I’ve started using Hello Sign very recently, and I already love it. I’m going to be honest and let you know that I wasn’t working with contracts until recently. I was just telling my clients how much it would be, doing the job, and then just hoping for payment. When I decided I wanted to go full time with my freelance, I started getting more serious, and decided to start using contracts. I designed one to match my invoices, and then searched for a program that would let me send them out for virtual signatures. I decided on Hello Sign because it offers a plan with for free with a limited number of contracts per month – and I can work within it. So I upload my contract, outline the areas that require signatures, and then sound it out. Then once the client signs I get a receipt of when everything happened.
This tool is vital to my web design business – I really don’t know how I’d design websites without it. I know there are other tools out there that do the same thing, but I use Firebug. It’s an add on to the Firefox browser that lets you select certain elements of any webpage and see the corresponding code. This means that while I’m designing a site, I just need to click on an area to find out what code is effecting it, and then I can change that code. Easy as pie! You can also check out my post on How to Use Firebug to Help You Style for more info.
I’ve been using Adobe for years now, and I got The Creative Suite for a discounted price through my school a few years ago. I think I have all the programs that are available, but I really only use a handful of them, Illustrator being the main one. I used it to design my logo, and all my sidebar graphics, and I use it every week to design my feature images. I love the flexibility of the program, and how many different tricks and things I am still learning every day about it.
One other Adobe program that I use a lot is InDesign. Although it has a lot of the same capabilities as Illustrator, it’s build for designing documents rather than images. I use it to design my invoices and now my contracts, and any printable or PDF sized documents that I need. I also use it for things like inspiration boards because it is easy to place images into a template.
Sublime Text 2
Sublime text 2 is the program that I use to do all of my coding in. When I started in school I used to use Text Edit, but then I was introduced to Sublime. It’s got a dark coloured interface, which is actually a nice break for the eyes to look at, and it puts all the different types of code in different colours. Not only is this helpful for syntax, but it also means that I can tell when I’ve written typed wrong because it doesn’t change colour.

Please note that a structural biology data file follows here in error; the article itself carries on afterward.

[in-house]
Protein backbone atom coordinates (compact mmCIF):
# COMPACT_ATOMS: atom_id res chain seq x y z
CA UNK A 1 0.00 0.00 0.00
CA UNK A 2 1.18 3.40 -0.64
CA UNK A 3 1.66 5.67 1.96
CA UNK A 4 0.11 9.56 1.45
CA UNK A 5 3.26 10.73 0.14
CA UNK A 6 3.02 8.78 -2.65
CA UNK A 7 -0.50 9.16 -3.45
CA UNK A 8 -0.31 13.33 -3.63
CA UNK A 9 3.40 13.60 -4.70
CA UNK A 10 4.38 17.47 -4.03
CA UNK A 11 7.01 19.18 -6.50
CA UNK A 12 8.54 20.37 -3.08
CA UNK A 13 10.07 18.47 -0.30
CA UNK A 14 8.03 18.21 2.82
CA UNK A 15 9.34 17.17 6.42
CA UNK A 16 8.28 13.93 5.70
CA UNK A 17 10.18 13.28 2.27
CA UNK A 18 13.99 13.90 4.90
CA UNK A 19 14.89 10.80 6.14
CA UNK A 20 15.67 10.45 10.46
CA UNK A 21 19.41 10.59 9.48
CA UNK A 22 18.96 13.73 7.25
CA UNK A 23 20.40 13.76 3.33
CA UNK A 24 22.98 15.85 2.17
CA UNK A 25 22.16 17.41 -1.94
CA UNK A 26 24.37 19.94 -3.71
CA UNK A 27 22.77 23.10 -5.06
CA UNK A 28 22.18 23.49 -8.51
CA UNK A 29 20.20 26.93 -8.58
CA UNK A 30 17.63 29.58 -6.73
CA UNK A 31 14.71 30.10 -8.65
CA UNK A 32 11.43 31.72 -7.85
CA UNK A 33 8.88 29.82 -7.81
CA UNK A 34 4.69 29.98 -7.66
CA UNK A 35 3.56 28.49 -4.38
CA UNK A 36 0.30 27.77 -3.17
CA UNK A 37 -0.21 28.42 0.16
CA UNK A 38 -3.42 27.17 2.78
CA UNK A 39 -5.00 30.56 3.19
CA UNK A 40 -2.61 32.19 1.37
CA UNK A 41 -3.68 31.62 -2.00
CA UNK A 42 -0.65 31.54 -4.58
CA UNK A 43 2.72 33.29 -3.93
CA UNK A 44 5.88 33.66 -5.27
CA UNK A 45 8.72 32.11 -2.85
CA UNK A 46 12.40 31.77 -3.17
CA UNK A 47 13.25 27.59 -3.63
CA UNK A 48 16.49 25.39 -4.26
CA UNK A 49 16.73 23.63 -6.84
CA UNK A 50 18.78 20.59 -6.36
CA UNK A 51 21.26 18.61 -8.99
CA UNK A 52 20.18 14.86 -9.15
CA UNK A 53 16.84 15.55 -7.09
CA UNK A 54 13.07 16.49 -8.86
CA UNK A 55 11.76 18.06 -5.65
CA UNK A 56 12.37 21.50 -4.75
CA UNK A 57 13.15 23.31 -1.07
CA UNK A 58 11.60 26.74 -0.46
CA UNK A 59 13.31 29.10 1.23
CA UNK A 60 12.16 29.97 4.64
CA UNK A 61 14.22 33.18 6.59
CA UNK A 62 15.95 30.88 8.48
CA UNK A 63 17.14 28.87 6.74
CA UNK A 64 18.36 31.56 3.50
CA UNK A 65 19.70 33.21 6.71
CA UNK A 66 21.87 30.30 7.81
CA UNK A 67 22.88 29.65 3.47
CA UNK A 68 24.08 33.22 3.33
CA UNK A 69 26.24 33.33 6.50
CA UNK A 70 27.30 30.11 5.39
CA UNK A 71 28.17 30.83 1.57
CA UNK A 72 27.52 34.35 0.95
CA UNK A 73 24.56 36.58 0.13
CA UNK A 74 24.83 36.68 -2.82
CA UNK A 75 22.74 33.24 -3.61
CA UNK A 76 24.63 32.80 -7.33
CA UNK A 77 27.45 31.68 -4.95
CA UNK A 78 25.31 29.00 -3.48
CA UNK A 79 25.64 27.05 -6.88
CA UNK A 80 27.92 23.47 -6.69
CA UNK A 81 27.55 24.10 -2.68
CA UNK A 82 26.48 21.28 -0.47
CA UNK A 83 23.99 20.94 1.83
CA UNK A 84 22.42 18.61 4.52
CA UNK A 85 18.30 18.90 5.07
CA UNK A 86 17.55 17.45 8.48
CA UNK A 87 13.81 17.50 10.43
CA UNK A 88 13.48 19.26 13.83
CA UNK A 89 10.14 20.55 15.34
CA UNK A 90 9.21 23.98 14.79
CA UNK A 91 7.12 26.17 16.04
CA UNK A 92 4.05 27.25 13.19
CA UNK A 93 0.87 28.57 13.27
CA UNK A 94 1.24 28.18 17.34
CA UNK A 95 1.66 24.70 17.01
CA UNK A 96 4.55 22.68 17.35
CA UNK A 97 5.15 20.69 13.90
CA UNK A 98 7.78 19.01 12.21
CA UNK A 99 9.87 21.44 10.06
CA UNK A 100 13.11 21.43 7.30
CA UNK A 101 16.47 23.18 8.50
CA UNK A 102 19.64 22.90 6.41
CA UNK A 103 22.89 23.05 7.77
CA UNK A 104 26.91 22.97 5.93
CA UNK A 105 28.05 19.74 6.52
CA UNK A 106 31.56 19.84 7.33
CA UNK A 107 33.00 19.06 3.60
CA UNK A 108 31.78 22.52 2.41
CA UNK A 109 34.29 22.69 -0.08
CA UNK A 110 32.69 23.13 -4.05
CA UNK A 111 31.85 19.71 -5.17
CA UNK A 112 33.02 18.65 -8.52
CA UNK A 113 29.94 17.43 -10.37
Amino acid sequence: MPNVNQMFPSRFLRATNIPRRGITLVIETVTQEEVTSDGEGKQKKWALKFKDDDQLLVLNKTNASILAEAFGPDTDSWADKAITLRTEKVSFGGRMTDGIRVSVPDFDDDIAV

Time Out Free
Okay, so I might be able to live without this tool, but I’d be seeing spots. I’ve always had problems with my eyes after staring at computer screens for extended periods of time. And when I start designing or coding I get wrapped into a project and before I even realize it I’ve been working for eight hours, I’m shaking from hunger, and I’m getting blurred vision. This app helps me remember to take breaks. I mostly only use it to remind me to take vision breaks. They say you should take a 20 second break every 20 minutes to look 20 feet away, so I programmed the app to come up every 20 minutes and stay in front of the screen for 20 seconds. Though sometimes it’s annoying and frustrating (and I’ll admit sometimes I pass the break) it really helps my vision and I haven’t got blurred vision or headaches in a long time.
Instagram, Facebook, Twitter, Pinterest
Last, but of course not least, are these social networks. I could talk about them for hours, but since I assume most people are already using them, I won’t. These are such huge tools for my business and big portions of my traffic come from them everyday. Not only do I love interacting with my readers and other bloggers this way, but they are really a great promotional tool, and I’ve found a number of clients through social media.
I hate admitting that blogging takes up so much of my time, but it’s true. I love blogging and I love my work, and they are a huge part of my life. I use these tools daily, and they help me stay productive, on track, and do the best work possible.